Let me give you a little historical context first. The best account of Rome's fight with Veii comes from book 5 of Livy's magnum opus. We read of the various conflicts with Veii and the eventual destruction of Veii. The most important person in the defeat of Veii is the Roman dictator, Camillus. The battle is swift in Livy, but the religious aura is elaborate. This is Livy's focus.
Before Camillus gives battle against the Veians, he vows to celebrate games to the gods, to dedicate a temple of Mater Matuta, to offer a tithe of all the spoils of war to Pythian Apollo, and to call Queen Juno to come and dwell in Rome.
Livy suggests that this religious commitment of piety ensured Roman victory. Livy even introduces a tale to show the favor of the gods towards the Romans. As the king of Veii was sacrificing, a few Roman soldiers overhear a soothsayer declaring that whoever cuts up the inwards of the sacrifice will obtain victory. As the tale progresses, the Roman soldiers, who were in a mine under the temple of Juno were able to get that victim and carry it to Camillus.Roman victory takes place swiftly, as could be expected. Divine favor is underlined.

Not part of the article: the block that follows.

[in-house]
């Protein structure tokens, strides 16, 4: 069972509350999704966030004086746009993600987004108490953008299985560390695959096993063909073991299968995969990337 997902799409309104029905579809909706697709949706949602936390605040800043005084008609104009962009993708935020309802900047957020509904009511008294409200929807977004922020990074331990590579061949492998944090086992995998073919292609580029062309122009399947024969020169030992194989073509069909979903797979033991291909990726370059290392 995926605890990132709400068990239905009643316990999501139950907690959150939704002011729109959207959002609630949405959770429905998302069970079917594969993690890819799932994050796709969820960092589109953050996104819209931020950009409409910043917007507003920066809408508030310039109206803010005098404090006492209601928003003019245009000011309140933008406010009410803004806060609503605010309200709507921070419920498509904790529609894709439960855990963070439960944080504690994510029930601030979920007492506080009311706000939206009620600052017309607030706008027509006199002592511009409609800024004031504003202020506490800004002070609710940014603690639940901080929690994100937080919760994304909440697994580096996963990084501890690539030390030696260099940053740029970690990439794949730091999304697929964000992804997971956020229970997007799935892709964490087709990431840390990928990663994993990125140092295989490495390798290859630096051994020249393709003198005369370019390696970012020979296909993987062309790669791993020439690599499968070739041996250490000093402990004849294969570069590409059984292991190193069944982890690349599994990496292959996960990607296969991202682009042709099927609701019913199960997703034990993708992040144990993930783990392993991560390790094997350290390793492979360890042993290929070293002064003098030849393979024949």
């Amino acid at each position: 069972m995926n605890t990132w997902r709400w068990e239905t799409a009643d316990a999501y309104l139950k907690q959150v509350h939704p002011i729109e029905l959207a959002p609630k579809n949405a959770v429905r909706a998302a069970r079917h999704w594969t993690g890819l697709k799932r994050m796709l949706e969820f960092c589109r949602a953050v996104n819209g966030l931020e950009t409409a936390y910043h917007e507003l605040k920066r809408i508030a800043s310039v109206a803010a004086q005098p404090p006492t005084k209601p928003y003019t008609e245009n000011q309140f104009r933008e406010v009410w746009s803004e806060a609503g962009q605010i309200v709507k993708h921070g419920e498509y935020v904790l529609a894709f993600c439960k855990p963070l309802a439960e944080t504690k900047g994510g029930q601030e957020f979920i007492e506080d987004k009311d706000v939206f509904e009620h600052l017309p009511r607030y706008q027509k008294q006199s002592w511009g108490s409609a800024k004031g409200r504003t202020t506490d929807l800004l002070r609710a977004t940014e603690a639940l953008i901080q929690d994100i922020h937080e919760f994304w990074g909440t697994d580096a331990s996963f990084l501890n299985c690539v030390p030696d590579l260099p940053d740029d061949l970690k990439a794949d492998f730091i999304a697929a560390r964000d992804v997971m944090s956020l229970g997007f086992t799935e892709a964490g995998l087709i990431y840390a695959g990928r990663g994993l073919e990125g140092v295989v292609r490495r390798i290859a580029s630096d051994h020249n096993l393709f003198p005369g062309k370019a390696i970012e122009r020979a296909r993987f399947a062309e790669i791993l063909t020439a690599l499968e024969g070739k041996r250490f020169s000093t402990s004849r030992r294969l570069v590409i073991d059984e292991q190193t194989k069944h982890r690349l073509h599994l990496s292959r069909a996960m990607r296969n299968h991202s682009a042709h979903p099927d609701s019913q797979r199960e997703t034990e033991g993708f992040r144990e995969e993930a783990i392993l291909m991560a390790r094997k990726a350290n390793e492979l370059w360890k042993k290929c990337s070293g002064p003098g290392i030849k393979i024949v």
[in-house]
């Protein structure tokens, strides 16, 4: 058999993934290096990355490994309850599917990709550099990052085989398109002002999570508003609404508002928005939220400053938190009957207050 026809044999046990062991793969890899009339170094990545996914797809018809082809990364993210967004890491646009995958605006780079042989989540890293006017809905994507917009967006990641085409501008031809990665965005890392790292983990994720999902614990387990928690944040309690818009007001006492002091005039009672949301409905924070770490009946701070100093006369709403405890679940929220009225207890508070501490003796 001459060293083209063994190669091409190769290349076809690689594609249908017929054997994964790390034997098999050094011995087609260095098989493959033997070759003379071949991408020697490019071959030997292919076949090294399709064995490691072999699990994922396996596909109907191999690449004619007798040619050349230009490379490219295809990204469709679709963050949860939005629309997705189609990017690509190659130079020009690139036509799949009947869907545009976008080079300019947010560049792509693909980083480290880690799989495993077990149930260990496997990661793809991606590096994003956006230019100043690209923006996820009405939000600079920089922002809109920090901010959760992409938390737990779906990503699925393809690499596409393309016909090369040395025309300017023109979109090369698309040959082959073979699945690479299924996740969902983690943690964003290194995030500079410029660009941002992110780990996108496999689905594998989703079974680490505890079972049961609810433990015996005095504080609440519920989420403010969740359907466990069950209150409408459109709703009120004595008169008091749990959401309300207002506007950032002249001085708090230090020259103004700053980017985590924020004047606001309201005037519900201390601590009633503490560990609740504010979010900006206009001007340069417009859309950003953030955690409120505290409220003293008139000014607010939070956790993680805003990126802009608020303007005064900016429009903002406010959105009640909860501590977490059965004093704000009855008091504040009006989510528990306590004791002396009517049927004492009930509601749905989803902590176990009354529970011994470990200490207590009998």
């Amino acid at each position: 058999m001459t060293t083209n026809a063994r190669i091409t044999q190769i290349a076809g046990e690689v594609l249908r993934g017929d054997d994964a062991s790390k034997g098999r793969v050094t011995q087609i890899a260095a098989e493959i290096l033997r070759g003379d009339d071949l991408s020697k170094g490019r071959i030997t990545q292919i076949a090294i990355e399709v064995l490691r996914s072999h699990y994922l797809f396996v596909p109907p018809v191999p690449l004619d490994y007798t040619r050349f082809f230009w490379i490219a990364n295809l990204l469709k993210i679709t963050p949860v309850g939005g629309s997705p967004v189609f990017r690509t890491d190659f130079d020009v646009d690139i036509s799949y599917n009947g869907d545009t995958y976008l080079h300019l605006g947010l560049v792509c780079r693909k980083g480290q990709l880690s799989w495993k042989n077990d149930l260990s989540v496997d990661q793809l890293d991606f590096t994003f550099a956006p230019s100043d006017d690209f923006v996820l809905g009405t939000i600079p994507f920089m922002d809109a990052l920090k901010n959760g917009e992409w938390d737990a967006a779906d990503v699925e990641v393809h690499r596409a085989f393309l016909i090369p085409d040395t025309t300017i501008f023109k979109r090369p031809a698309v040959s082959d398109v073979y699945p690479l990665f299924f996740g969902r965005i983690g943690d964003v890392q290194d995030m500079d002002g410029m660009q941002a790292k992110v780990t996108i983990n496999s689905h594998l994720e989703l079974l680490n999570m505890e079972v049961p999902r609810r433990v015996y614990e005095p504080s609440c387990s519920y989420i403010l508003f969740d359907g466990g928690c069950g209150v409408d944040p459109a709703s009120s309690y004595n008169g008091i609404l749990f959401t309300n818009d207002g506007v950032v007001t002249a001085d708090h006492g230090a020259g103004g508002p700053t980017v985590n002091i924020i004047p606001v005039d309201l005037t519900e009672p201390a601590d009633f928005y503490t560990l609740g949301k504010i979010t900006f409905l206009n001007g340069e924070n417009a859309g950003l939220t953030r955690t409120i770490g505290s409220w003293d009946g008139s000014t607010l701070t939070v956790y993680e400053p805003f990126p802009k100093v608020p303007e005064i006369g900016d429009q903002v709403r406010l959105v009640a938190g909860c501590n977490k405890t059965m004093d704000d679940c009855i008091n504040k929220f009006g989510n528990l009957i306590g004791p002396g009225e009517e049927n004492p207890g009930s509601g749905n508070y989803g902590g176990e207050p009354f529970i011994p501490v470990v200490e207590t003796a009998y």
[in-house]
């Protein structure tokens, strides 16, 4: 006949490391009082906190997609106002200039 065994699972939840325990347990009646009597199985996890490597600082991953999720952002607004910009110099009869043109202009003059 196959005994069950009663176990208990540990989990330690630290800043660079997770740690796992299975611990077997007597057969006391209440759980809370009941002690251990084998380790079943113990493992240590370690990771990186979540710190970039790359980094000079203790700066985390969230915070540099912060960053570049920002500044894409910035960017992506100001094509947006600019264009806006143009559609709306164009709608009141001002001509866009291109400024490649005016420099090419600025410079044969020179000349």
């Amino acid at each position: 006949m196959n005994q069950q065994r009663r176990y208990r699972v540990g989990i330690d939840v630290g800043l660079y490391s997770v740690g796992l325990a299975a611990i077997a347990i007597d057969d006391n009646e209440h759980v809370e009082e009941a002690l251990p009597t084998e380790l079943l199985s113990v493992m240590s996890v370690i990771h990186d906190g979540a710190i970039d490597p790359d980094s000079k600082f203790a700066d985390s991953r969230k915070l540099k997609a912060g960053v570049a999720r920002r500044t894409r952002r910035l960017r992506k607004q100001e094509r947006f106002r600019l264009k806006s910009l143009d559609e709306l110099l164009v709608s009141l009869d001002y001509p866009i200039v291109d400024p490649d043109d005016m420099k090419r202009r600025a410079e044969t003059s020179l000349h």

More importantly, we are able to see divine favor in the evocatio of Juno. Livy states that when one of the Roman youth jocularly asked Juno whether she will go, many stated that Juno nodded in assent, and later it was added that some even heard her say that she was willing. Finally, Livy states that the ease with which the Romans were able to move Juno to Rome was further proof that she willingly went to Rome into her new dwelling place.
In short, Camillus' religious piety was the most important factor in the defeat of Veii.